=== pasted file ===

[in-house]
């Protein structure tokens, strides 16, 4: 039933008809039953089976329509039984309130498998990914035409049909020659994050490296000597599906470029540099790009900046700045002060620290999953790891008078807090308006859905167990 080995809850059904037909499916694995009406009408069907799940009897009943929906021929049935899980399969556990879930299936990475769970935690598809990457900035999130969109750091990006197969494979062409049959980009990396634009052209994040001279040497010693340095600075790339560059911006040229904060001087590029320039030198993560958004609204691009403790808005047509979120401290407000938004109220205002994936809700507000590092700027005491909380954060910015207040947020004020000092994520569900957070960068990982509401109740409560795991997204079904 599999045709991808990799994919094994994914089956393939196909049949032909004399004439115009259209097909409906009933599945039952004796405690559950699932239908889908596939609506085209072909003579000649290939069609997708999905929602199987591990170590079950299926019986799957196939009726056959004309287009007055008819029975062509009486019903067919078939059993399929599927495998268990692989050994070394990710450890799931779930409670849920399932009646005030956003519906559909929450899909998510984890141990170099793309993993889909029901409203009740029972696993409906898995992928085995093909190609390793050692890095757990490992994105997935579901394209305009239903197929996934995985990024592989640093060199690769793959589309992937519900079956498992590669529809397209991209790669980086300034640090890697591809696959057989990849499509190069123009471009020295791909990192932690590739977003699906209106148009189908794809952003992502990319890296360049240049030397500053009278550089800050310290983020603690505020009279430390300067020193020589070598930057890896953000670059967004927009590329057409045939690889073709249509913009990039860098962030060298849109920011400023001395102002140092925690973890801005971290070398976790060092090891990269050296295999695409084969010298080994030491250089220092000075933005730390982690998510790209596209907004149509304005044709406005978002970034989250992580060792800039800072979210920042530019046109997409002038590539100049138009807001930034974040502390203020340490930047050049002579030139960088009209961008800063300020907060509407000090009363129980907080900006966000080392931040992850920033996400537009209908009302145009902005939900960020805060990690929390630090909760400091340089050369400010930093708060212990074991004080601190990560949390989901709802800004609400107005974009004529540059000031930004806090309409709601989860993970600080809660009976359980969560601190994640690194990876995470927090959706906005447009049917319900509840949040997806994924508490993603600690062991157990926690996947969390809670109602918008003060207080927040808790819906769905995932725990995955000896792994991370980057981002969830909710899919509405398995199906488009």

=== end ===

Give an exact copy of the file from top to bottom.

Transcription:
[in-house]
């Protein structure tokens, strides 16, 4: 039933008809039953089976329509039984309130498998990914035409049909020659994050490296000597599906470029540099790009900046700045002060620290999953790891008078807090308006859905167990 080995809850059904037909499916694995009406009408069907799940009897009943929906021929049935899980399969556990879930299936990475769970935690598809990457900035999130969109750091990006197969494979062409049959980009990396634009052209994040001279040497010693340095600075790339560059911006040229904060001087590029320039030198993560958004609204691009403790808005047509979120401290407000938004109220205002994936809700507000590092700027005491909380954060910015207040947020004020000092994520569900957070960068990982509401109740409560795991997204079904 599999045709991808990799994919094994994914089956393939196909049949032909004399004439115009259209097909409906009933599945039952004796405690559950699932239908889908596939609506085209072909003579000649290939069609997708999905929602199987591990170590079950299926019986799957196939009726056959004309287009007055008819029975062509009486019903067919078939059993399929599927495998268990692989050994070394990710450890799931779930409670849920399932009646005030956003519906559909929450899909998510984890141990170099793309993993889909029901409203009740029972696993409906898995992928085995093909190609390793050692890095757990490992994105997935579901394209305009239903197929996934995985990024592989640093060199690769793959589309992937519900079956498992590669529809397209991209790669980086300034640090890697591809696959057989990849499509190069123009471009020295791909990192932690590739977003699906209106148009189908794809952003992502990319890296360049240049030397500053009278550089800050310290983020603690505020009279430390300067020193020589070598930057890896953000670059967004927009590329057409045939690889073709249509913009990039860098962030060298849109920011400023001395102002140092925690973890801005971290070398976790060092090891990269050296295999695409084969010298080994030491250089220092000075933005730390982690998510790209596209907004149509304005044709406005978002970034989250992580060792800039800072979210920042530019046109997409002038590539100049138009807001930034974040502390203020340490930047050049002579030139960088009209961008800063300020907060509407000090009363129980907080900006966000080392931040992850920033996400537009209908009302145009902005939900960020805060990690929390630090909760400091340089050369400010930093708060212990074991004080601190990560949390989901709802800004609400107005974009004529540059000031930004806090309409709601989860993970600080809660009976359980969560601190994640690194990876995470927090959706906005447009049917319900509840949040997806994924508490993603600690062991157990926690996947969390809670109602918008003060207080927040808790819906769905995932725990995955000896792994991370980057981002969830909710899919509405398995199906488009």